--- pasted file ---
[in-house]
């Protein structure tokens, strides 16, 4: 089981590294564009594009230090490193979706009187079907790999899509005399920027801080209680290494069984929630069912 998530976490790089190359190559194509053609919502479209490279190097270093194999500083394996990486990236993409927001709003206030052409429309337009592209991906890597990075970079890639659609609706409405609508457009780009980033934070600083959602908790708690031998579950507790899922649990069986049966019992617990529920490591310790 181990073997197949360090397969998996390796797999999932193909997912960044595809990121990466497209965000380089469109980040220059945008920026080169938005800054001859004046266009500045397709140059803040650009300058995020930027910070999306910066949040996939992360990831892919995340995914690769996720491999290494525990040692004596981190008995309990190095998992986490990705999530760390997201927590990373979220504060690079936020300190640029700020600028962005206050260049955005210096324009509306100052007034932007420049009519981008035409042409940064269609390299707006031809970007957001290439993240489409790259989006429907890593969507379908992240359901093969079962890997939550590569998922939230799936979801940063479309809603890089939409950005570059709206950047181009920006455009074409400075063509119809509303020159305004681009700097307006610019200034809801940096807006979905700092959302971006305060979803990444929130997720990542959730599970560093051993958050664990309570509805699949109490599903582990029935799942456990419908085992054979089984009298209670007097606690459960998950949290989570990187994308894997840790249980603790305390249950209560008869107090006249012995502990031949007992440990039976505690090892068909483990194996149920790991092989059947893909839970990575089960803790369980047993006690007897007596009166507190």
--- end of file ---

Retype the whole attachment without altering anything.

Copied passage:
[in-house]
């Protein structure tokens, strides 16, 4: 089981590294564009594009230090490193979706009187079907790999899509005399920027801080209680290494069984929630069912 998530976490790089190359190559194509053609919502479209490279190097270093194999500083394996990486990236993409927001709003206030052409429309337009592209991906890597990075970079890639659609609706409405609508457009780009980033934070600083959602908790708690031998579950507790899922649990069986049966019992617990529920490591310790 181990073997197949360090397969998996390796797999999932193909997912960044595809990121990466497209965000380089469109980040220059945008920026080169938005800054001859004046266009500045397709140059803040650009300058995020930027910070999306910066949040996939992360990831892919995340995914690769996720491999290494525990040692004596981190008995309990190095998992986490990705999530760390997201927590990373979220504060690079936020300190640029700020600028962005206050260049955005210096324009509306100052007034932007420049009519981008035409042409940064269609390299707006031809970007957001290439993240489409790259989006429907890593969507379908992240359901093969079962890997939550590569998922939230799936979801940063479309809603890089939409950005570059709206950047181009920006455009074409400075063509119809509303020159305004681009700097307006610019200034809801940096807006979905700092959302971006305060979803990444929130997720990542959730599970560093051993958050664990309570509805699949109490599903582990029935799942456990419908085992054979089984009298209670007097606690459960998950949290989570990187994308894997840790249980603790305390249950209560008869107090006249012995502990031949007992440990039976505690090892068909483990194996149920790991092989059947893909839970990575089960803790369980047993006690007897007596009166507190």